RR Films: Moving On

Whether he’s just braving it out or simply doesn’t understand the concept, Robert Mugabe seems incapable of moving on from his life’s works as a despot. He should know by now, from observing the past experiences of his kind, that the choices open to him are exile with a secret fortune, jail or a ditch; I’d make my mind up pretty quickly, I reckon, and I can’t imagine Grace is keen on either of the second two….

We have explored films about leaving and escaping but I think moving on is slightly different in that the movement is as a direct result of an existing situation that changes, prompting a move to, hopefully, a better one. Or something like that. Close to the current news story, I was tempted to choose The Death Of Stalin, in which Uncle Joe’s death prompts several plans to move on in those around him. But I actually wasn’t as impressed by this film as I wanted to be, as an Armando Iannucci fan (it’s difficult to get laughs from rape). So instead I’ll pick I’ve Loved You So Long, with Kristen Scott Thomas’s wonderful performance as a woman trying to move on with her life following 15 years in prison and the events that preceded them.

What films about moving on would you recommend?

13 thoughts on “RR Films: Moving On

  1. Five Easy Pieces. Jack Nicholson tries to move on from his wealthy family for the Texas oilfields. Doesn’t really fit in, has to go back home, and doesn’t fit in there either. In the end moves on and ditches Karen Black for parts unknown.

    And another plug for Naked, which we’ve already mentioned a lot. David Thewlis scorches earth and moves on a lot. In the end for who knows where.

  2. Hmm. Does making a change from one state to a completely different one count? In which case I can suggest one of my all-time favourite films, Wenders’ Der Himmel ueber Berlin, with an angel abandoning his immortal, detached state for life as a human. Or, indeed, one of my other all-time favourite films, Goodbye Lenin!, in which Daniel Bruehl gradually comes to terms with the total transformation of the society in which he lives, with the loss of his childhood illusions, and with the passing of his mother.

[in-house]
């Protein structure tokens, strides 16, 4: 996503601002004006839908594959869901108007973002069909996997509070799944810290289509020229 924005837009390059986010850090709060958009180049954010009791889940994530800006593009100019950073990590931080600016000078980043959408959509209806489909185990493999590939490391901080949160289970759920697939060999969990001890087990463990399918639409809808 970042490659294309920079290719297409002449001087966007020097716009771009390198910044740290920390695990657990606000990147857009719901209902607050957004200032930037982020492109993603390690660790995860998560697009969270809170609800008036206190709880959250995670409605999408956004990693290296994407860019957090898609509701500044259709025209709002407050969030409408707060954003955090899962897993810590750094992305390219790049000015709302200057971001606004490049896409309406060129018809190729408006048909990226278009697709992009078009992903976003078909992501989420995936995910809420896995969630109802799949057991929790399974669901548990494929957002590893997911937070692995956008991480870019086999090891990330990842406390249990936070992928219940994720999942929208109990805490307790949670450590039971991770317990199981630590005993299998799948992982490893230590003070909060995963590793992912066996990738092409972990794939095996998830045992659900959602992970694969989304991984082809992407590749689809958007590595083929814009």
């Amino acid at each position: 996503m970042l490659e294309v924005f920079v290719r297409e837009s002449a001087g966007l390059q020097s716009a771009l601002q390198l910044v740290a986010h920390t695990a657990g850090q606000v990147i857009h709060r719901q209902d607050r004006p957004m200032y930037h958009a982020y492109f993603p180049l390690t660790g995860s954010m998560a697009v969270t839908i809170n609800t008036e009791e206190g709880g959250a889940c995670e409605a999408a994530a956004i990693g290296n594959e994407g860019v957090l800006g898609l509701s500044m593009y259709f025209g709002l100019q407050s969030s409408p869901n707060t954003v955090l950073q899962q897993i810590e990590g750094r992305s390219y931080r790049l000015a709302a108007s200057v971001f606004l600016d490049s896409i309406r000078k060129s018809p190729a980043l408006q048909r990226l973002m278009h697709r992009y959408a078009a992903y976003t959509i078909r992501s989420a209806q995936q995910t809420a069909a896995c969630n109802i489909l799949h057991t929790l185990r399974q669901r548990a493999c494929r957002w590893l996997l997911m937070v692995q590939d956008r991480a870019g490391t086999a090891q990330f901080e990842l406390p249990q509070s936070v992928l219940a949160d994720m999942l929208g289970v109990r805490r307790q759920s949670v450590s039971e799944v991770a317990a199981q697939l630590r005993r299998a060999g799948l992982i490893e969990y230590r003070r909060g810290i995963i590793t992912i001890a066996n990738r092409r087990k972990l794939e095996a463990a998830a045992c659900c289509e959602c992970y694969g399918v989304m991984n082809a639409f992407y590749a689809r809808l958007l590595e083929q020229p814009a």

3. I wonder if the Japanese anime adaptation of the children’s book When Marnie Was There would qualify as a film about moving on.
    Hard to describe without spoilers. I do urge anyone who has not seen it to do so, even if you never read the original British kids’ book.
    I’ll just say that the main character has to move on from her distrustful attitude to her foster parents and also from her strange relationship with Marnie. Oh, and from her brief seaside convalescence home too.

  4. “Trainspotting” as Renton takes the money and runs, here is the final quote as he legs it !

    The truth is that I’m a bad person. But, that’s gonna change – I’m going to change. This is the last of that sort of thing. Now I’m cleaning up and I’m moving on, going straight and choosing life. I’m looking forward to it already. I’m gonna be just like you. The job, the family, the fucking big television. The washing machine, the car, the compact disc and electric tin opener, good health, low cholesterol, dental insurance, mortgage, starter home, leisure wear, luggage, three piece suite, DIY, game shows, junk food, children, walks in the park, nine to five, good at golf, washing the car, choice of sweaters, family Christmas, indexed pension, tax exemption, clearing gutters, getting by, looking ahead, the day you die.

  5. I suppose that one of the components of moving on is seeking closure and coming to terms with painful things. If that is the case, I think that the John Ford western The Searchers is worth a nom.

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